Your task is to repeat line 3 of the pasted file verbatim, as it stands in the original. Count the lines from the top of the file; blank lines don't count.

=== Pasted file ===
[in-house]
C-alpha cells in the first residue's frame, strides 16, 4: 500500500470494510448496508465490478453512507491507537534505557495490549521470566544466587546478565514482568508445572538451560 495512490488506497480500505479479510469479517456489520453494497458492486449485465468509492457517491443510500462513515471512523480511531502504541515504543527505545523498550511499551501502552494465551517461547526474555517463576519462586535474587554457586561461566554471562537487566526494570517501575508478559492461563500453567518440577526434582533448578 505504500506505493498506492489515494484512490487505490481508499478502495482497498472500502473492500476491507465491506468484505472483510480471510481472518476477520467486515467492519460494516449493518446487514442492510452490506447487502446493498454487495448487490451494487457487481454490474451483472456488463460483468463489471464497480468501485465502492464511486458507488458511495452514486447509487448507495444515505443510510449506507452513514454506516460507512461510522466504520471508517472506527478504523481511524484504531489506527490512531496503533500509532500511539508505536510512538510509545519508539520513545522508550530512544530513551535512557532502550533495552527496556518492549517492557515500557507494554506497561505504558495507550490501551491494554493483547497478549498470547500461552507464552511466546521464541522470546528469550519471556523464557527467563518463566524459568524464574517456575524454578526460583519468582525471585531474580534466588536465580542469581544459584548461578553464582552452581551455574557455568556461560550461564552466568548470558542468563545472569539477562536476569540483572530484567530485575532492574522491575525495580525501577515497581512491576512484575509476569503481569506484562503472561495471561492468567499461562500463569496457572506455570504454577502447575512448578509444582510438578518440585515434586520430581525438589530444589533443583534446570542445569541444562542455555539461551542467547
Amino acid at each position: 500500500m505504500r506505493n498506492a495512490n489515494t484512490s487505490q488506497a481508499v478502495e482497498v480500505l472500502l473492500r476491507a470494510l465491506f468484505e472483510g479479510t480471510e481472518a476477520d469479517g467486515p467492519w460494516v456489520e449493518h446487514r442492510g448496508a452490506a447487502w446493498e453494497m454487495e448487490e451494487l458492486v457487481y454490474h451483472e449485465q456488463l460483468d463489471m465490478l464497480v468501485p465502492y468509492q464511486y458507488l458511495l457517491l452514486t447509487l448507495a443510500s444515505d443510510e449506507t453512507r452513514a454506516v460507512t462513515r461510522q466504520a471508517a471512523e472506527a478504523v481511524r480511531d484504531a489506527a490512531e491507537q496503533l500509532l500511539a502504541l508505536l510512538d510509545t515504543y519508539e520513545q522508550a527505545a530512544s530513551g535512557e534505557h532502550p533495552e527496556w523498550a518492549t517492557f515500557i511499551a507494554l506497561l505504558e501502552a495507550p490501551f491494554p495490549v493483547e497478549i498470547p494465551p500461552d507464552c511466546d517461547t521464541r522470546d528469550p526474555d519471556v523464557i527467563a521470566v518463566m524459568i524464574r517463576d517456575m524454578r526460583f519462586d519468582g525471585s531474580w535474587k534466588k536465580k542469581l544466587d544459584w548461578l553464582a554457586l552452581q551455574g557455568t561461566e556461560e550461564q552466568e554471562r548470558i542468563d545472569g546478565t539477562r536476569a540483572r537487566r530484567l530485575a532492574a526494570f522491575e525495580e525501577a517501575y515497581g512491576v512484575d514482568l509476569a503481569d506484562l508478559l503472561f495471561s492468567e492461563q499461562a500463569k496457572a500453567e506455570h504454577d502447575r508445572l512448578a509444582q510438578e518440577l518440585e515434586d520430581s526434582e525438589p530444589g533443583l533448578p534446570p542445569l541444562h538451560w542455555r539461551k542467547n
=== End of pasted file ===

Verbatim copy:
Amino acid at each position: 500500500m505504500r506505493n498506492a495512490n489515494t484512490s487505490q488506497a481508499v478502495e482497498v480500505l472500502l473492500r476491507a470494510l465491506f468484505e472483510g479479510t480471510e481472518a476477520d469479517g467486515p467492519w460494516v456489520e449493518h446487514r442492510g448496508a452490506a447487502w446493498e453494497m454487495e448487490e451494487l458492486v457487481y454490474h451483472e449485465q456488463l460483468d463489471m465490478l464497480v468501485p465502492y468509492q464511486y458507488l458511495l457517491l452514486t447509487l448507495a443510500s444515505d443510510e449506507t453512507r452513514a454506516v460507512t462513515r461510522q466504520a471508517a471512523e472506527a478504523v481511524r480511531d484504531a489506527a490512531e491507537q496503533l500509532l500511539a502504541l508505536l510512538d510509545t515504543y519508539e520513545q522508550a527505545a530512544s530513551g535512557e534505557h532502550p533495552e527496556w523498550a518492549t517492557f515500557i511499551a507494554l506497561l505504558e501502552a495507550p490501551f491494554p495490549v493483547e497478549i498470547p494465551p500461552d507464552c511466546d517461547t521464541r522470546d528469550p526474555d519471556v523464557i527467563a521470566v518463566m524459568i524464574r517463576d517456575m524454578r526460583f519462586d519468582g525471585s531474580w535474587k534466588k536465580k542469581l544466587d544459584w548461578l553464582a554457586l552452581q551455574g557455568t561461566e556461560e550461564q552466568e554471562r548470558i542468563d545472569g546478565t539477562r536476569a540483572r537487566r530484567l530485575a532492574a526494570f522491575e525495580e525501577a517501575y515497581g512491576v512484575d514482568l509476569a503481569d506484562l508478559l503472561f495471561s492468567e492461563q499461562a500463569k496457572a500453567e506455570h504454577d502447575r508445572l512448578a509444582q510438578e518440577l518440585e515434586d520430581s526434582e525438589p530444589g533443583l533448578p534446570p542445569l541444562h538451560w542455555r539461551k542467547n